“I want it to be right,” Perry told us. “I don’t care when it passes. It needs to pass timely, but we have until November or whatever. We don’t have to do it now. It needs to be correct.”
— Andrew Desiderio, John Bresnahan and Mica Soellner
Correction: We incorrectly reported in our PM edition that Rep. Ronny Jackson (R-Texas) is a member of the House Freedom Caucus.
Next week! Punchbowl News founder and CEO Anna Palmer will discuss the race to protect and modernize the national supply chain with leaders of the House China Select Committee, Reps. Mike Gallagher (R-Wis.) and Raja Krishnamoorthi (D-Ill.), on Thursday, July 20 at 12 p.m. ET. RSVP here! Please note, a lawmaker has been added to this panel discussion.
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Republican bellwether mulls flipped vote on Fed nom
The last time the Senate considered the nomination of Lisa Cook to be a Federal Reserve governor, Democrats had to overcome total Republican opposition. Vice President Kamala Harris cast the deciding vote in May 2022 that made Cook the first Black woman to serve on the Fed’s board.
Flash forward a little more than a year — as the Senate now considers Cook for a full 14-year term — and it appears the Republican wall is beginning to crack.
Sen. Mike Rounds (R-S.D.), a senior member of the Senate Banking Committee, told us this week he was “considering” a yes vote for Cook after voting against her just last year.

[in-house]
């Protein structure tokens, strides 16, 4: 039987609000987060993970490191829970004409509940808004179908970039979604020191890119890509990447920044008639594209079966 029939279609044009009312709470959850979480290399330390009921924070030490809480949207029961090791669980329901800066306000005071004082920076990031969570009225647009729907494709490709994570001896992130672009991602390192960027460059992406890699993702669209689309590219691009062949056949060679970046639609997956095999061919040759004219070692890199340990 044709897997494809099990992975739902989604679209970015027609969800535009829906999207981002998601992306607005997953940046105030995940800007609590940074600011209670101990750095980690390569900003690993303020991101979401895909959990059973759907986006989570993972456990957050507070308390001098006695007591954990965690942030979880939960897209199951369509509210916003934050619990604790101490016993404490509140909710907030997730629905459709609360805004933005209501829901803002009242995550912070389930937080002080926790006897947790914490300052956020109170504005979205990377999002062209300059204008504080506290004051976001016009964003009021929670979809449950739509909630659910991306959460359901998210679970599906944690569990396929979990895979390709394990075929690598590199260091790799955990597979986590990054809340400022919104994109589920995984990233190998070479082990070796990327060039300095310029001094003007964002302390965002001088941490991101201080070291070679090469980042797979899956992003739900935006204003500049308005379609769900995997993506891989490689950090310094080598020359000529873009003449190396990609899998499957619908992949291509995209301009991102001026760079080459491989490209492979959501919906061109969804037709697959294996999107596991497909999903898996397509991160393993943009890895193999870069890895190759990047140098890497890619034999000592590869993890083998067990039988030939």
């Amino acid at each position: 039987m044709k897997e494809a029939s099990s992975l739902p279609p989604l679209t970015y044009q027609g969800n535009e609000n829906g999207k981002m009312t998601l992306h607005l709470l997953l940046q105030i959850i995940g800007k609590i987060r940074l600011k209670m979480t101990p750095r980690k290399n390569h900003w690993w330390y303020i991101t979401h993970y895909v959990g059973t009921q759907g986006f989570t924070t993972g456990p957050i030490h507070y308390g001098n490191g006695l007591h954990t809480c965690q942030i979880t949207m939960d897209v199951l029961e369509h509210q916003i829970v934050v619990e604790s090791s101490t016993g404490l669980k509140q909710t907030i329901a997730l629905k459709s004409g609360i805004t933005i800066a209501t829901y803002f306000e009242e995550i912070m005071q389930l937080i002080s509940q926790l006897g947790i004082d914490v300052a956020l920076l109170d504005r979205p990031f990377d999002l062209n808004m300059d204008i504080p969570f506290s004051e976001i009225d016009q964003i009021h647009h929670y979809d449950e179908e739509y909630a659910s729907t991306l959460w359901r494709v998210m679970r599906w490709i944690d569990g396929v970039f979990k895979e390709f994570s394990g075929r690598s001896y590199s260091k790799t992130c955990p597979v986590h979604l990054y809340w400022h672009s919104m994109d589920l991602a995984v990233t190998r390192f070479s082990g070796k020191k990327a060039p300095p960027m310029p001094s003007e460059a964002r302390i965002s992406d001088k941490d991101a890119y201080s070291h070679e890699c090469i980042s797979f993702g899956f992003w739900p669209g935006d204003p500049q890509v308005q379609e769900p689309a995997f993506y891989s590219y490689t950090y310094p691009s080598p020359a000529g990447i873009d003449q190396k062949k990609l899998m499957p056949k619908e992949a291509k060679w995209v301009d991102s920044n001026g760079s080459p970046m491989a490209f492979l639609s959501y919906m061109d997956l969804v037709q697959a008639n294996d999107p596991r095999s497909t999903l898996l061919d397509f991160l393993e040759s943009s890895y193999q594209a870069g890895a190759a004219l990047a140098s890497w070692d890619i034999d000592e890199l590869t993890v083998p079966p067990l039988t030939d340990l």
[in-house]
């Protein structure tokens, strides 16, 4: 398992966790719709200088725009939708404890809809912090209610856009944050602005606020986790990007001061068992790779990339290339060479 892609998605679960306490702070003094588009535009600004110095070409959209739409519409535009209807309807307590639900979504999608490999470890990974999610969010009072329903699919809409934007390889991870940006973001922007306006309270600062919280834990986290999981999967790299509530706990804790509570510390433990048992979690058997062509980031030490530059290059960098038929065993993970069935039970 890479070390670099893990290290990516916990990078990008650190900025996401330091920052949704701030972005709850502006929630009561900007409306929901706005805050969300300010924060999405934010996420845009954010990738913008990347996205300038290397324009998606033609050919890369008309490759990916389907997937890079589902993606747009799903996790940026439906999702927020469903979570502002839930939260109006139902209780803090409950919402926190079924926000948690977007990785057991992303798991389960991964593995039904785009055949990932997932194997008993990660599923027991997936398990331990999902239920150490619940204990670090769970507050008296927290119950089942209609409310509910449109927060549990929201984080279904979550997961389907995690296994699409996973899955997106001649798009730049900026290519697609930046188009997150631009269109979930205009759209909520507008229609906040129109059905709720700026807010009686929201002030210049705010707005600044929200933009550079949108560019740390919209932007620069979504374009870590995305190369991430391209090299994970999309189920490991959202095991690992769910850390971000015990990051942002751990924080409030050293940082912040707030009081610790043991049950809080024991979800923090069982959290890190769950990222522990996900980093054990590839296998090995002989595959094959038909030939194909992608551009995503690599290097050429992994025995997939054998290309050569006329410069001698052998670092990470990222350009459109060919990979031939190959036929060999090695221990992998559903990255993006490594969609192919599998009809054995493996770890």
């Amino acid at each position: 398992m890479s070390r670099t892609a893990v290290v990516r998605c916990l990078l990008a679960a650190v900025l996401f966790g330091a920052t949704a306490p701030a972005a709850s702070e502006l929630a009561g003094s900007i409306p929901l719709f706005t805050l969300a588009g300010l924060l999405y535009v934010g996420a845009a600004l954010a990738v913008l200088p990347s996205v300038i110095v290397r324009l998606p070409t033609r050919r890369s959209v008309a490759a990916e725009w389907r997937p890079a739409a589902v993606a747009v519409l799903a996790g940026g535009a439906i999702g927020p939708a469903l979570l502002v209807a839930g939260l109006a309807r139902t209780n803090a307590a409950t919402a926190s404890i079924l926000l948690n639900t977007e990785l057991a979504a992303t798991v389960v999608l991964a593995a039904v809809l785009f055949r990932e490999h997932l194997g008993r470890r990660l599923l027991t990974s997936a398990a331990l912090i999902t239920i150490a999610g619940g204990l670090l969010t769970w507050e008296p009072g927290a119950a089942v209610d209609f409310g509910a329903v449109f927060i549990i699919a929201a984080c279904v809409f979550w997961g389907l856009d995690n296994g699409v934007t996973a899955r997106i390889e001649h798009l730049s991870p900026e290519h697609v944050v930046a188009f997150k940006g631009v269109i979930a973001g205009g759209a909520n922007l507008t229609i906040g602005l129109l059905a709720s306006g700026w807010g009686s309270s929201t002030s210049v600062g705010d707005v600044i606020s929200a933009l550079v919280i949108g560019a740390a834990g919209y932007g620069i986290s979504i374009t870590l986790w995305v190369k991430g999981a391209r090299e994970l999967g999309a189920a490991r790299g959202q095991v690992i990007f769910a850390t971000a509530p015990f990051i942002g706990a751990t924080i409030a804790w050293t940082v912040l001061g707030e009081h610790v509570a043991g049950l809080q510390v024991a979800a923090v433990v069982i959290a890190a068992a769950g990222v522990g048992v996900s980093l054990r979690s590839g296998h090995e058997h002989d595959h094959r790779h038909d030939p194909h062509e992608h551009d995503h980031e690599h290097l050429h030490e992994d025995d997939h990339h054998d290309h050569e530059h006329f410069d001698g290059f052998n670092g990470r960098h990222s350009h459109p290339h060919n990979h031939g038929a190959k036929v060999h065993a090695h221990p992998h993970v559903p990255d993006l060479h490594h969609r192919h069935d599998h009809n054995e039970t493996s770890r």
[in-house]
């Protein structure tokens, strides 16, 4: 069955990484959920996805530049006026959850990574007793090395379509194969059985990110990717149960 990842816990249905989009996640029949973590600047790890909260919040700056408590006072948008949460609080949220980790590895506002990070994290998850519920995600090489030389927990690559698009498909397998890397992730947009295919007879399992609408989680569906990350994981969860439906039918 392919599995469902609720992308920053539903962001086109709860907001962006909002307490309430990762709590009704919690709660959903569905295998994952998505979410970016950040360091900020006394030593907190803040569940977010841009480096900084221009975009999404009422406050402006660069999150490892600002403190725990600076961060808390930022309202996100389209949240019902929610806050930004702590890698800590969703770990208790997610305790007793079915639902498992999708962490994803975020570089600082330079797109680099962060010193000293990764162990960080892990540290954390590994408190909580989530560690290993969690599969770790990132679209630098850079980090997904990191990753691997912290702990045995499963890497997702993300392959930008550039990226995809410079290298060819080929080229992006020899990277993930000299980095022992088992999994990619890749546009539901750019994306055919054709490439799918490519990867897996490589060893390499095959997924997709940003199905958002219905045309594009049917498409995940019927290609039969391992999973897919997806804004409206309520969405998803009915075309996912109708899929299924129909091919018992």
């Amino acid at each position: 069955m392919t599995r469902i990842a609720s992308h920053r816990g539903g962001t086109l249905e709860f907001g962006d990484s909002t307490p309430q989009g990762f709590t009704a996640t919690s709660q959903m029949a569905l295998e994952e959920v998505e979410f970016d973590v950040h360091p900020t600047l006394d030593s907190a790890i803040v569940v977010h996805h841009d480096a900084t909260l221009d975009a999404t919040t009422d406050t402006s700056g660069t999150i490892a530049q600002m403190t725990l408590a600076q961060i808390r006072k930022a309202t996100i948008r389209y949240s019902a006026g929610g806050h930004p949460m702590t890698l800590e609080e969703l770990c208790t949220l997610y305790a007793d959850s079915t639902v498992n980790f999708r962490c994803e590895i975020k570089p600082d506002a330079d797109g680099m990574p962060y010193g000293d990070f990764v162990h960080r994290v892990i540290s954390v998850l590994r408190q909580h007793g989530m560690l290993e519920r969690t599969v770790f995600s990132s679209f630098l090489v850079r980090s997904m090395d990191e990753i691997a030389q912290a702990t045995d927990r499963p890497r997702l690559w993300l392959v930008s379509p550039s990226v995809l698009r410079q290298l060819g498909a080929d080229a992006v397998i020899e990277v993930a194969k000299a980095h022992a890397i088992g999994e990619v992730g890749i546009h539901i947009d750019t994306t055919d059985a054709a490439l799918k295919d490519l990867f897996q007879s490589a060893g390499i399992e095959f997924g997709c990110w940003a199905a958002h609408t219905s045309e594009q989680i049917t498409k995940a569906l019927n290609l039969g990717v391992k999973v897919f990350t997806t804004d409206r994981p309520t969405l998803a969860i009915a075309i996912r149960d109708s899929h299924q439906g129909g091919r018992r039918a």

“[Cook] has proven that she has made some good decisions, so I think it’s worth a second look,” Rounds said.
The Senate Banking Committee meets this afternoon to vote on moving the nominations of Cook and two other Fed nominees to the floor — Philip Jefferson, originally nominated in 2022 and was renominated this year to serve as the Fed’s vice chair; and Adriana Kugler, a new nominee for the Fed’s board who currently serves as the U.S. executive director of the World Bank.
More from Rounds:
“Consistently, in terms of her messaging and so forth, [Cook] has been with the majority on the board, and she has been reasoned in her discussions. She has not shown any sort of far-left approach so far.
“Now, that could change. But I think I’m going to give her the benefit of the doubt.”
This isn’t a make-or-break development for Cook getting through the committee or confirmed on the floor. Senate Banking Committee Chair Sherrod Brown (D-Ohio) told us last night of the three Fed nominees: “We’re going to confirm them.”
But this is still the kind of bipartisan display plenty of folks in the Biden administration crave.
Rounds was already supportive of Jefferson, and he remains undecided on Kugler.